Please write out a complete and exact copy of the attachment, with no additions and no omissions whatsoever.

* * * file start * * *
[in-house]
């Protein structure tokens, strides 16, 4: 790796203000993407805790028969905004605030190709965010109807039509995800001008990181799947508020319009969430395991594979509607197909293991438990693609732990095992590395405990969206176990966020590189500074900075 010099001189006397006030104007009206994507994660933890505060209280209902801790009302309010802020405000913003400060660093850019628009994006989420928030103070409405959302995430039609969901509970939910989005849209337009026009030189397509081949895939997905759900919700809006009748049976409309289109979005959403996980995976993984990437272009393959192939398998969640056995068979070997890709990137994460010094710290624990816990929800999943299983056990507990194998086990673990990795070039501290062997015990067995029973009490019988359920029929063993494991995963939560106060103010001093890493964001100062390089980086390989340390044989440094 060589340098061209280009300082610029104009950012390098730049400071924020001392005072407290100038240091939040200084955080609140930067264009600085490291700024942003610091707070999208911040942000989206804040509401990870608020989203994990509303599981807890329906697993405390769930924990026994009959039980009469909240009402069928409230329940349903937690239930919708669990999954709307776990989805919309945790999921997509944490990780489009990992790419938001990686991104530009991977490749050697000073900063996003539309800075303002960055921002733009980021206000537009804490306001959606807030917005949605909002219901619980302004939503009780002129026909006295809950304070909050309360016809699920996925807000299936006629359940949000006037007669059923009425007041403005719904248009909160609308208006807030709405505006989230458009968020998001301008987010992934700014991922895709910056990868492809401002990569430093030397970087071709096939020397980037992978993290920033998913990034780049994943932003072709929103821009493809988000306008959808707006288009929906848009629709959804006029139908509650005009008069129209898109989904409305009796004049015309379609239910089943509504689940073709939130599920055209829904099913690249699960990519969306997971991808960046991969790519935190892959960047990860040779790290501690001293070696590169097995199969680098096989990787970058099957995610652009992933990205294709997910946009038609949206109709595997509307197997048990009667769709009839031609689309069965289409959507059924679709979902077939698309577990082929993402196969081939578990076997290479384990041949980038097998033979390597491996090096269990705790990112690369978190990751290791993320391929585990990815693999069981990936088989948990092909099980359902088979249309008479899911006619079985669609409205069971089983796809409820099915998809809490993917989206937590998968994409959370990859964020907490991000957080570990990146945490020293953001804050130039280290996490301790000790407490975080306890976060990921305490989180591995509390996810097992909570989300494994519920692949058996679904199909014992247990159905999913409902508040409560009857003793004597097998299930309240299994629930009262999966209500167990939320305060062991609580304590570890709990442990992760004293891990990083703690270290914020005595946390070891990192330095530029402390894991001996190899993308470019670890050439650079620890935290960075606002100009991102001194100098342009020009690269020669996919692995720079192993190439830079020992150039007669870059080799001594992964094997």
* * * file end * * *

[in-house]
């Protein structure tokens, strides 16, 4: 790796203000993407805790028969905004605030190709965010109807039509995800001008990181799947508020319009969430395991594979509607197909293991438990693609732990095992590395405990969206176990966020590189500074900075 010099001189006397006030104007009206994507994660933890505060209280209902801790009302309010802020405000913003400060660093850019628009994006989420928030103070409405959302995430039609969901509970939910989005849209337009026009030189397509081949895939997905759900919700809006009748049976409309289109979005959403996980995976993984990437272009393959192939398998969640056995068979070997890709990137994460010094710290624990816990929800999943299983056990507990194998086990673990990795070039501290062997015990067995029973009490019988359920029929063993494991995963939560106060103010001093890493964001100062390089980086390989340390044989440094 060589340098061209280009300082610029104009950012390098730049400071924020001392005072407290100038240091939040200084955080609140930067264009600085490291700024942003610091707070999208911040942000989206804040509401990870608020989203994990509303599981807890329906697993405390769930924990026994009959039980009469909240009402069928409230329940349903937690239930919708669990999954709307776990989805919309945790999921997509944490990780489009990992790419938001990686991104530009991977490749050697000073900063996003539309800075303002960055921002733009980021206000537009804490306001959606807030917005949605909002219901619980302004939503009780002129026909006295809950304070909050309360016809699920996925807000299936006629359940949000006037007669059923009425007041403005719904248009909160609308208006807030709405505006989230458009968020998001301008987010992934700014991922895709910056990868492809401002990569430093030397970087071709096939020397980037992978993290920033998913990034780049994943932003072709929103821009493809988000306008959808707006288009929906848009629709959804006029139908509650005009008069129209898109989904409305009796004049015309379609239910089943509504689940073709939130599920055209829904099913690249699960990519969306997971991808960046991969790519935190892959960047990860040779790290501690001293070696590169097995199969680098096989990787970058099957995610652009992933990205294709997910946009038609949206109709595997509307197997048990009667769709009839031609689309069965289409959507059924679709979902077939698309577990082929993402196969081939578990076997290479384990041949980038097998033979390597491996090096269990705790990112690369978190990751290791993320391929585990990815693999069981990936088989948990092909099980359902088979249309008479899911006619079985669609409205069971089983796809409820099915998809809490993917989206937590998968994409959370990859964020907490991000957080570990990146945490020293953001804050130039280290996490301790000790407490975080306890976060990921305490989180591995509390996810097992909570989300494994519920692949058996679904199909014992247990159905999913409902508040409560009857003793004597097998299930309240299994629930009262999966209500167990939320305060062991609580304590570890709990442990992760004293891990990083703690270290914020005595946390070891990192330095530029402390894991001996190899993308470019670890050439650079620890935290960075606002100009991102001194100098342009020009690269020669996919692995720079192993190439830079020992150039007669870059080799001594992964094997």